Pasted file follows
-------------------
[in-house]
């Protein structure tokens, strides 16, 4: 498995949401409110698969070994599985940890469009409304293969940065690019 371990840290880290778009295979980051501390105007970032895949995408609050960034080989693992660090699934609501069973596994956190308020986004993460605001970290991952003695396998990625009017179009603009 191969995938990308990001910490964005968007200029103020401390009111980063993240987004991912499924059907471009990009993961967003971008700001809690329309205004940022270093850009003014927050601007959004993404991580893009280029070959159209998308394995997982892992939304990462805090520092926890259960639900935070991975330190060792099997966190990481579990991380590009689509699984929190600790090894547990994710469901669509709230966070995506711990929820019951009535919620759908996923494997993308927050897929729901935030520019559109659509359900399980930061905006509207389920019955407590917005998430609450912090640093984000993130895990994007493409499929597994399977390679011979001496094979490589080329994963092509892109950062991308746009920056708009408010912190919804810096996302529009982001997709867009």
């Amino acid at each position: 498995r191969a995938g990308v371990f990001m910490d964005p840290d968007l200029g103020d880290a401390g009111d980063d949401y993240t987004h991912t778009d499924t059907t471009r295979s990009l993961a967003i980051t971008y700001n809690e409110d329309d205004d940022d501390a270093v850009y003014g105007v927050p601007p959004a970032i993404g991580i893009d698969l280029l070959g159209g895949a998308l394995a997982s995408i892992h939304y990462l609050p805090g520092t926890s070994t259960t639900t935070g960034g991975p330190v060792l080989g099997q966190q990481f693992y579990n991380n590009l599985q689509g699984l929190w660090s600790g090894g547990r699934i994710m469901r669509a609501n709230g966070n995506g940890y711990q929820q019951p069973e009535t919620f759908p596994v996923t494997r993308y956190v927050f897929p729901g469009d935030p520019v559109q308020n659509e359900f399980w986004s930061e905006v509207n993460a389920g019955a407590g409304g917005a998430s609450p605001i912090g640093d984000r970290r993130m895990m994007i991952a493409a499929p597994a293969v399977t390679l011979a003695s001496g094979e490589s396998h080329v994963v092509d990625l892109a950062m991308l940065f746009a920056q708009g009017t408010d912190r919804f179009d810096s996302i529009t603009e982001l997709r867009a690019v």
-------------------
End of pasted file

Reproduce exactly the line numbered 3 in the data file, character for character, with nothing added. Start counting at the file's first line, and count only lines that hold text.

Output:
């Amino acid at each position: 498995r191969a995938g990308v371990f990001m910490d964005p840290d968007l200029g103020d880290a401390g009111d980063d949401y993240t987004h991912t778009d499924t059907t471009r295979s990009l993961a967003i980051t971008y700001n809690e409110d329309d205004d940022d501390a270093v850009y003014g105007v927050p601007p959004a970032i993404g991580i893009d698969l280029l070959g159209g895949a998308l394995a997982s995408i892992h939304y990462l609050p805090g520092t926890s070994t259960t639900t935070g960034g991975p330190v060792l080989g099997q966190q990481f693992y579990n991380n590009l599985q689509g699984l929190w660090s600790g090894g547990r699934i994710m469901r669509a609501n709230g966070n995506g940890y711990q929820q019951p069973e009535t919620f759908p596994v996923t494997r993308y956190v927050f897929p729901g469009d935030p520019v559109q308020n659509e359900f399980w986004s930061e905006v509207n993460a389920g019955a407590g409304g917005a998430s609450p605001i912090g640093d984000r970290r993130m895990m994007i991952a493409a499929p597994a293969v399977t390679l011979a003695s001496g094979e490589s396998h080329v994963v092509d990625l892109a950062m991308l940065f746009a920056q708009g009017t408010d912190r919804f179009d810096s996302i529009t603009e982001l997709r867009a690019v």